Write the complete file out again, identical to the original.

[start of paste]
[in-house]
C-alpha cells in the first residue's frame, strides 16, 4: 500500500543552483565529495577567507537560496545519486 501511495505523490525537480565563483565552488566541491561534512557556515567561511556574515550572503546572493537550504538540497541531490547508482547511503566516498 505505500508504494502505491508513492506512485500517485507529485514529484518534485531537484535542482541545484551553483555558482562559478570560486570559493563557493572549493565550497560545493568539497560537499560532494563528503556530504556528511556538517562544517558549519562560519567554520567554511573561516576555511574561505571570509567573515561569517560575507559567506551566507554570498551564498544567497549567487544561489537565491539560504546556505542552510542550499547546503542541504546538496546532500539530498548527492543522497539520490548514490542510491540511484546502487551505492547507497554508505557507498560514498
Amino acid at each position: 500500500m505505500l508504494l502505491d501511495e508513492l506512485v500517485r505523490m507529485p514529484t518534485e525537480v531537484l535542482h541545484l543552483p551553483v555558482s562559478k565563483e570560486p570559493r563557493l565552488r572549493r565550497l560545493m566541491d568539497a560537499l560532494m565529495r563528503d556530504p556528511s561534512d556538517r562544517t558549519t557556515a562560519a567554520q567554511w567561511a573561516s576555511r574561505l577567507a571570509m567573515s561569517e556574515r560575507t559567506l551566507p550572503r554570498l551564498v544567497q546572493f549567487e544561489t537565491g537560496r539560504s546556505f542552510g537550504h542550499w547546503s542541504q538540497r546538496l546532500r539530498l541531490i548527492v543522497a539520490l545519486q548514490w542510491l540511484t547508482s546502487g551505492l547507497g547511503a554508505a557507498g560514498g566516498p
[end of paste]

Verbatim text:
[in-house]
C-alpha cells in the first residue's frame, strides 16, 4: 500500500543552483565529495577567507537560496545519486 501511495505523490525537480565563483565552488566541491561534512557556515567561511556574515550572503546572493537550504538540497541531490547508482547511503566516498 505505500508504494502505491508513492506512485500517485507529485514529484518534485531537484535542482541545484551553483555558482562559478570560486570559493563557493572549493565550497560545493568539497560537499560532494563528503556530504556528511556538517562544517558549519562560519567554520567554511573561516576555511574561505571570509567573515561569517560575507559567506551566507554570498551564498544567497549567487544561489537565491539560504546556505542552510542550499547546503542541504546538496546532500539530498548527492543522497539520490548514490542510491540511484546502487551505492547507497554508505557507498560514498
Amino acid at each position: 500500500m505505500l508504494l502505491d501511495e508513492l506512485v500517485r505523490m507529485p514529484t518534485e525537480v531537484l535542482h541545484l543552483p551553483v555558482s562559478k565563483e570560486p570559493r563557493l565552488r572549493r565550497l560545493m566541491d568539497a560537499l560532494m565529495r563528503d556530504p556528511s561534512d556538517r562544517t558549519t557556515a562560519a567554520q567554511w567561511a573561516s576555511r574561505l577567507a571570509m567573515s561569517e556574515r560575507t559567506l551566507p550572503r554570498l551564498v544567497q546572493f549567487e544561489t537565491g537560496r539560504s546556505f542552510g537550504h542550499w547546503s542541504q538540497r546538496l546532500r539530498l541531490i548527492v543522497a539520490l545519486q548514490w542510491l540511484t547508482s546502487g551505492l547507497g547511503a554508505a557507498g560514498g566516498p